Original Article

A Study of CT-derived Radiation Dose Calculation in Lung Q-SPECT/CT Imaging


  • Güler Silov
  • Fatih Boğa

Received Date: 08.12.2022 Accepted Date: 02.04.2023 Mol Imaging Radionucl Ther 2023;32(3):214-220 PMID: 37870282


To investigate the amount of effective dose (ED) due to the computed tomography (CT) component of lung perfusion-single-photon emission computed tomography (Q-SPECT)/CT.


In this single-center retrospective study, imaging data were collected from the clinic database for the period 2016-2022. The 327 patients identified were aged between 20 and 94 years. Tube voltage, tube current, pitch, gantry rotation time, volume CT dose index, and dose-length product (DLP) were recorded. The DLP was then converted to an ED using the conversion factors. The comparison of the ED between two groups was performed using the Mann-Whitney U non-parametric test.


ED (mean ± standard deviation, mSv) was 1.20±0.70 for the pulmonary embolism (PE) (-) and 1.54±1.04 for the PE (+) cases (p<0.05). It was observed that there was a 28% increase in the ED for the PE (+) cases. In addition, each of the PE (-) and PE (+) cases was divided into two groups according to the use of the computed tomography dose reduction (CTDR): without CTDR protocol group (non-CTDR) and with CTDR protocol group (CTDR). For those groups, ED were obtained as 0.87±0.72 and 1.55±0.47 for PE (-) cases (p<0.05); 1.56±1.17 and 1.49±0.54 for PE (+) cases (p>0.05) correspondingly. For a deeper understanding, ED was calculated for all three groups formed with different tube voltage values applied for the non-CTDR and CTDR groups.There was a 42% decrease in the ED for group 1 PE (+) compared to group 2 PE (+) (1.21±0.28, 2.07±0.91, p<0.05) and there was a 41% decrease in the ED for group 1 PE (-) compared to group 2 PE (-) cases (1.17±0.32, 1.97±0.65, p<0.05).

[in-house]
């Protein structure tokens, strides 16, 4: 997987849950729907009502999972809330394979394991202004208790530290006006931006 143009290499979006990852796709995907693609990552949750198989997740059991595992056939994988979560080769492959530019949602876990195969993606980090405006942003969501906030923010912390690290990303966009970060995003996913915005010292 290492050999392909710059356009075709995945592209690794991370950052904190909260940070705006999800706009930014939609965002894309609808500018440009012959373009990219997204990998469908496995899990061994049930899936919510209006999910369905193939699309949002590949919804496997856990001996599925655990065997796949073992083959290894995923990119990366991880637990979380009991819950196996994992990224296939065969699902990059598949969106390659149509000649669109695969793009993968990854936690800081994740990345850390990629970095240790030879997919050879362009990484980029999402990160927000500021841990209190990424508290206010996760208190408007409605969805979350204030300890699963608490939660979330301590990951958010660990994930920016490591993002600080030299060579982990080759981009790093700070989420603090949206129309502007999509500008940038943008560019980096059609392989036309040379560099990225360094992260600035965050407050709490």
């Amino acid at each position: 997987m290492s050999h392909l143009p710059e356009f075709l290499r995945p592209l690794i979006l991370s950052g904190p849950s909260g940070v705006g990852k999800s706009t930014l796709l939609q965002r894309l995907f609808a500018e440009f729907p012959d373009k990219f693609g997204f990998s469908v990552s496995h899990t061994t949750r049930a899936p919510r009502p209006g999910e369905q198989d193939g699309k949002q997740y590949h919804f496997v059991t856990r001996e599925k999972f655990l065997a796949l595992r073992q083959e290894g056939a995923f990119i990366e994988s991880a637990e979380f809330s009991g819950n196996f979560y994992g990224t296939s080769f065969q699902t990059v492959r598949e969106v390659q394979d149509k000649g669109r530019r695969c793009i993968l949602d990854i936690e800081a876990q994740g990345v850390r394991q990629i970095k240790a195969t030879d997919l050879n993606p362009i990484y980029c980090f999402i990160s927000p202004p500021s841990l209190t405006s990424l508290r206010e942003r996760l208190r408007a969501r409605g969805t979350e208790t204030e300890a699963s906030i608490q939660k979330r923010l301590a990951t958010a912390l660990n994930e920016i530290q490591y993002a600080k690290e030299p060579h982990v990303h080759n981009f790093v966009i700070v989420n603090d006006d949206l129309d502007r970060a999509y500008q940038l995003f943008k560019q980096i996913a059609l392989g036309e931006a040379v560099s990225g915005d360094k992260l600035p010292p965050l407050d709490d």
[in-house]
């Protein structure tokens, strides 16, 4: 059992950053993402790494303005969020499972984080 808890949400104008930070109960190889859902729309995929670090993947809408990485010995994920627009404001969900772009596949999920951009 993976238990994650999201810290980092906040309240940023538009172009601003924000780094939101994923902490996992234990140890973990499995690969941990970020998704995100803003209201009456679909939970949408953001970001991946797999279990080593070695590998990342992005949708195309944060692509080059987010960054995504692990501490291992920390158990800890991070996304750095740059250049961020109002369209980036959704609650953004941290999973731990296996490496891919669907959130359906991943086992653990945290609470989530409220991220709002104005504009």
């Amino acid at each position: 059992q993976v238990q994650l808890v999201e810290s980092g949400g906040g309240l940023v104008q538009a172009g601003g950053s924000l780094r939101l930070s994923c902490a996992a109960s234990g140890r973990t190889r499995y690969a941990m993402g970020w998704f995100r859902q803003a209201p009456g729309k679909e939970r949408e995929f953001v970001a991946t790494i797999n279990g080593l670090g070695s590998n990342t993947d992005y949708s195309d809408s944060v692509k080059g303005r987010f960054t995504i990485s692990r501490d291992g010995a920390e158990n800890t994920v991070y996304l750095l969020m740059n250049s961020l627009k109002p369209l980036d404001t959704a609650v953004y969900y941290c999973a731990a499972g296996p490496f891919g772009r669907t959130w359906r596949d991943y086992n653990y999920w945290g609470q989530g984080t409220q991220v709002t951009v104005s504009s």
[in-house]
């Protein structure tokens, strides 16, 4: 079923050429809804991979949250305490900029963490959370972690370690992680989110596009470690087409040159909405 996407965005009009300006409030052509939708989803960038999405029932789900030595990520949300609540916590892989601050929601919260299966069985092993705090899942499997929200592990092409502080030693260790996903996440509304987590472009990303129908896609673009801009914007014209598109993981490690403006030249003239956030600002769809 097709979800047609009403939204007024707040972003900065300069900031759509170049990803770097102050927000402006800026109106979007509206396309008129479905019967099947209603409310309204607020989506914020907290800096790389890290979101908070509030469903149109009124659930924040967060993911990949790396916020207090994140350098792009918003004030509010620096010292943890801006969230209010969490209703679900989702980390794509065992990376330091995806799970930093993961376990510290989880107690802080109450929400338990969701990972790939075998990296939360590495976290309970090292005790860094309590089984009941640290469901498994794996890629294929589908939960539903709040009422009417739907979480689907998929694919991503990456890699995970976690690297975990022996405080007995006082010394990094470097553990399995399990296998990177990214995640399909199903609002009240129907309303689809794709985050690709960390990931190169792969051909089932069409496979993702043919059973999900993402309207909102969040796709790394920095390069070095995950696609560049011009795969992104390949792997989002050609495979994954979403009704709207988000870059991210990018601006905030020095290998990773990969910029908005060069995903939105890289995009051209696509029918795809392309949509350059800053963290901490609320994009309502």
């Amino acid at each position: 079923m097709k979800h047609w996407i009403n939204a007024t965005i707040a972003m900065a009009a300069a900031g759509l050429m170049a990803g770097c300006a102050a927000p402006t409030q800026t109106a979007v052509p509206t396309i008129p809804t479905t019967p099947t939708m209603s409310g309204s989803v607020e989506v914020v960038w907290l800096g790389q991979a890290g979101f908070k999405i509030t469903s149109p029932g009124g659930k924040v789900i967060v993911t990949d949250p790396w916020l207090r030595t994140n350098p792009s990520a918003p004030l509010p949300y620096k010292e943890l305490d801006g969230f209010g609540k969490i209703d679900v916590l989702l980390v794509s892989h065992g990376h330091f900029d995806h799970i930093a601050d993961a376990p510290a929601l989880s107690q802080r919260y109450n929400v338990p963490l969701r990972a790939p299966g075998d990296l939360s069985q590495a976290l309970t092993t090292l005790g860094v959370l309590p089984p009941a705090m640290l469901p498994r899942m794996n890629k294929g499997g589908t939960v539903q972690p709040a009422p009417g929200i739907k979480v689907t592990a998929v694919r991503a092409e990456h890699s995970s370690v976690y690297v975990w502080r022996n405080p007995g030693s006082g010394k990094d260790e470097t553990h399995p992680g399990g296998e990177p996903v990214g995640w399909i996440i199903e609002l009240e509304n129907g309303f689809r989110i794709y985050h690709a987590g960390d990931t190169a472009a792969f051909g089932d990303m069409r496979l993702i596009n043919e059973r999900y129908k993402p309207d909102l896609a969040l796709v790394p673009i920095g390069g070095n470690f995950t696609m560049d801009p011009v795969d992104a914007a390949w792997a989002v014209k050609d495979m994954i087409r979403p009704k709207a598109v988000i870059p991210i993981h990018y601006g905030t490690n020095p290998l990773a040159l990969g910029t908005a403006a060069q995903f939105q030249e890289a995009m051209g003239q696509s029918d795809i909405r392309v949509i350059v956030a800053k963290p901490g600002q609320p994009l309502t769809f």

It could be concluded that the effective DR protocol is the non-CTDR protocol for the PE (-) cases and the application of the tube voltage at the level of 100 kVp for the PE (+) cases.

Keywords: Lung Q-SPECT/CT, effective dose, dose reduction, pulmonary embolism


Single photon emission computed tomography/computed tomography (SPECT/CT) is recently preferred in nuclear medicine studies due to its superior features such as anatomical correlation and attenuation correction. SPECT/CT uses the body density map obtained from the CT scan and performs attenuation correction depending on the energy of the photon. Lung ventilation/perfusion (V/Q) scintigraphy or only perfusion single photon emission computed tomography/computed tomography (Q-SPECT/CT) is a widely used tool for the diagnosis of acute pulmonary embolism (PE) and for the follow-up of chronic PE because of its lower radiation doses with almost no contraindications (1).